I'm sorry there are no good answers to your firsr two questions, but I hope this information is helpful and reassuring. Let me know if anything isn't clear.

HHH, MD
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17 months ago
Thanks for the quick response - so very helpful! #3 - Yes the proctologist also used an anoscope and there were no internal warts. The proctologist prescribed the Aldera because his preferred treatment is for it to be used over the entire perianal region rather than just on the warts themselves, thats what caused my concern over my sensitive skin issues because I used it on a precancerous growth on my thigh a few years ago - I'll discuss with him before filling the prescription #4/5 - does not altering our sex life include the period of time between now and the completion of the Aldera (and hopefully the disappearance of the GW)?  Is this a situation where after the GW are gone we should check ourselves regularly but its not something to dwell on moving forward,  just to be aware?
H. Hunter Handsfield, MD
H. Hunter Handsfield, MD
17 months ago
Inflammation from Aldara usually isn't any big deal, and it seems the proctologist has a lot of experience with it. I would follow his advice.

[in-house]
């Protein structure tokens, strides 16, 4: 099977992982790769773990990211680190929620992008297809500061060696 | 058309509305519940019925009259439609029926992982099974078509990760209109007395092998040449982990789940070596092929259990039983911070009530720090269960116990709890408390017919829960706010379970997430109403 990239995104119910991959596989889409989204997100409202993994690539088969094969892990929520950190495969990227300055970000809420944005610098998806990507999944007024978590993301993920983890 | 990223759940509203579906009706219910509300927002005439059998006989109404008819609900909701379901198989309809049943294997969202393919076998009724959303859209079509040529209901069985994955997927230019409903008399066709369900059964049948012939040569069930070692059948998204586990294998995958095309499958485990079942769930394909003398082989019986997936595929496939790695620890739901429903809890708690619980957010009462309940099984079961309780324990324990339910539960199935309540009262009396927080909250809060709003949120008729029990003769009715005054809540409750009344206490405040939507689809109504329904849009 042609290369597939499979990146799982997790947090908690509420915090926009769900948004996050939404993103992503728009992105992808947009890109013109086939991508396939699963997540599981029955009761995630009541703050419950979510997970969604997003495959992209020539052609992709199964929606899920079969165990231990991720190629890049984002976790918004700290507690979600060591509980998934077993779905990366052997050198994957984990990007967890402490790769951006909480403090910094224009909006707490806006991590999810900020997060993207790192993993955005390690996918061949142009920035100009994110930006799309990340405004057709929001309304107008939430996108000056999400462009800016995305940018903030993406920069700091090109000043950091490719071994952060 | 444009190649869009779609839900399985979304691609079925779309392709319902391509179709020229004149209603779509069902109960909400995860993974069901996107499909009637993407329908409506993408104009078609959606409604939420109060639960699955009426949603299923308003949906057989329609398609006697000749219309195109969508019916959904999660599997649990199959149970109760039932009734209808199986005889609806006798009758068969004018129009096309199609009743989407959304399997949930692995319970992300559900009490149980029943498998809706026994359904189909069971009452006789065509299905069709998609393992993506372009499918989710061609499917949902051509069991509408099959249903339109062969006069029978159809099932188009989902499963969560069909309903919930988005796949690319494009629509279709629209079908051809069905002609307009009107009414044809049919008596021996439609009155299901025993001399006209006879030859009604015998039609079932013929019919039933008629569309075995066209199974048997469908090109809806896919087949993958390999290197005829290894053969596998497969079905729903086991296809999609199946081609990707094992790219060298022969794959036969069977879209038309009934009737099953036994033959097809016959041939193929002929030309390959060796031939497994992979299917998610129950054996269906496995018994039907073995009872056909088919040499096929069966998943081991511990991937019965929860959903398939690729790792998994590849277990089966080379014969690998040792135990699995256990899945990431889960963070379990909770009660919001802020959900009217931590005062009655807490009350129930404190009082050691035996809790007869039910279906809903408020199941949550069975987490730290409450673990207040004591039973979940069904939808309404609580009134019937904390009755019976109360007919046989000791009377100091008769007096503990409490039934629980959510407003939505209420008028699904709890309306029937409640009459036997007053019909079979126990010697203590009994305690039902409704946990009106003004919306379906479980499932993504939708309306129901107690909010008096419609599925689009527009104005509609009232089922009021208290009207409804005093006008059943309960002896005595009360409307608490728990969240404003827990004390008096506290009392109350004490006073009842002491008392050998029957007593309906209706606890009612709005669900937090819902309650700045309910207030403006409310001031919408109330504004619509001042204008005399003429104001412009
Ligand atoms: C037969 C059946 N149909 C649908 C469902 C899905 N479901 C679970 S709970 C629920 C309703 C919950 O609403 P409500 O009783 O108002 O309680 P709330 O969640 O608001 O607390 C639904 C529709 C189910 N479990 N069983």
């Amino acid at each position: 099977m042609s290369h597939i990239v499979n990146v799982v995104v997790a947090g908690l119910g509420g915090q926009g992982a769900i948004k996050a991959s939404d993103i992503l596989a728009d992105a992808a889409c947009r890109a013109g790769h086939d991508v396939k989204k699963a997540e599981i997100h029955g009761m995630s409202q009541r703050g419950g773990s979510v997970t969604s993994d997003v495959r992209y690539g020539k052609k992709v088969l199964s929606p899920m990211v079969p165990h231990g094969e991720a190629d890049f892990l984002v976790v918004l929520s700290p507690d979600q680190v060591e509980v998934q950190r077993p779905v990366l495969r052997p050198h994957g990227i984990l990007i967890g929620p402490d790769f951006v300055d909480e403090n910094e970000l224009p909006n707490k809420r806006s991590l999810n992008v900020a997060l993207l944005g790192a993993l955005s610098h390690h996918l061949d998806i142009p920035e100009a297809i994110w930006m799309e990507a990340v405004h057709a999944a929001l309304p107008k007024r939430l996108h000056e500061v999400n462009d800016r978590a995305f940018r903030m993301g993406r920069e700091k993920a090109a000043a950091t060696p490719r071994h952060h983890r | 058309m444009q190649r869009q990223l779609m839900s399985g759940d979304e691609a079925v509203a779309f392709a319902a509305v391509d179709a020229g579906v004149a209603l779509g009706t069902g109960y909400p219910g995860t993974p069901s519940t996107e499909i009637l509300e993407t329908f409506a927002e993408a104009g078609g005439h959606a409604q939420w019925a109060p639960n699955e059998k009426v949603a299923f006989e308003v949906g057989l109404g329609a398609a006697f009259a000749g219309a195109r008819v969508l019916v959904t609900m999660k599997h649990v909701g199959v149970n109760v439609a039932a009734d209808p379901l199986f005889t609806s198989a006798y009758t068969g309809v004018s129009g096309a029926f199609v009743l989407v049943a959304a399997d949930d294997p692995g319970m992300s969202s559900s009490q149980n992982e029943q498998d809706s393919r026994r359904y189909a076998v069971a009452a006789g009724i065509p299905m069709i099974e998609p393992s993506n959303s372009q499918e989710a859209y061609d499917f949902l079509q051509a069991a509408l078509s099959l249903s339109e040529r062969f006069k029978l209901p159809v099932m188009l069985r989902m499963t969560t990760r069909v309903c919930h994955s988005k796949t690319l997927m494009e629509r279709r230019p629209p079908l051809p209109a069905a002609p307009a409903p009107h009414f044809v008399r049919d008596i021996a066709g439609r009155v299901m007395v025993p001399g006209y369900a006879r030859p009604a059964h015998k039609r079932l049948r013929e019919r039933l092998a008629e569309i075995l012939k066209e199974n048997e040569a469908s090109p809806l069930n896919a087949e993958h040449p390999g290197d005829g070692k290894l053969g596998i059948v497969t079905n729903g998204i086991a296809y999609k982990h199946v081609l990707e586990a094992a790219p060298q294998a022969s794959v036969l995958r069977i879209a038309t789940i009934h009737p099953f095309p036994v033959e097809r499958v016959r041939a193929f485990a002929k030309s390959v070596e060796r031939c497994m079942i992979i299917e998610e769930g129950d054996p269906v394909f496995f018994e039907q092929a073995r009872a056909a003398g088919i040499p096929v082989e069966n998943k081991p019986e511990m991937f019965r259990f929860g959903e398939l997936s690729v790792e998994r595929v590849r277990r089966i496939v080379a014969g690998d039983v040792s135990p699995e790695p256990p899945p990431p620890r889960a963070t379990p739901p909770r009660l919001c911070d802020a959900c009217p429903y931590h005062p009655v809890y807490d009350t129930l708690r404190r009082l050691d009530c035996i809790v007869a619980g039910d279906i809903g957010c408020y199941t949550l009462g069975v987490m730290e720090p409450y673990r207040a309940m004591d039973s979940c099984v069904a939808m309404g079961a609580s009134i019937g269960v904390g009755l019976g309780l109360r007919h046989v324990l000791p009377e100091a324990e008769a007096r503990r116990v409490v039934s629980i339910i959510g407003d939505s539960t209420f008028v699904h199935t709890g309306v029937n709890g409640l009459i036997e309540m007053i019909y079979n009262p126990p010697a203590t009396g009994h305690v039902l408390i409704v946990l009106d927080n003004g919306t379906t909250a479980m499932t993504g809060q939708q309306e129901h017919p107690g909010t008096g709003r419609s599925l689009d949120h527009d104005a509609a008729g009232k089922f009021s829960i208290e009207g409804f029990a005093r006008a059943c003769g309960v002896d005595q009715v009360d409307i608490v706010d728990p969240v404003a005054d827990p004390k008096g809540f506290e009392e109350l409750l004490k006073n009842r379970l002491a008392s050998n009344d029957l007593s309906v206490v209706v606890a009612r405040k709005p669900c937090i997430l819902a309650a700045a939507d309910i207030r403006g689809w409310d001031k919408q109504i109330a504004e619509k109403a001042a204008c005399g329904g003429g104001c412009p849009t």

As I said above, I see no reason to not continue sex with your wife, especially since your anus and perineum probably won't be involved (and contact with these areas can easily be avoided). After the warts are gone, don't go looking for recurrences. Anxious persons who closely examine their skin usually find irregularies, bumps, or variations in skin texture or tone that are entirely normal and don't matter. If your warts persist or recur, you'll know it without looking closely (as probably happened with your current warts). Don't go looking for trouble!

Finally, don't get overly freaked out over all this. Nobody wants genital or anal area warts, but it's really not a big deal. Warts are an inconvenience, rarely an important health threat.
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17 months ago
Sounds like a plan - thanks again!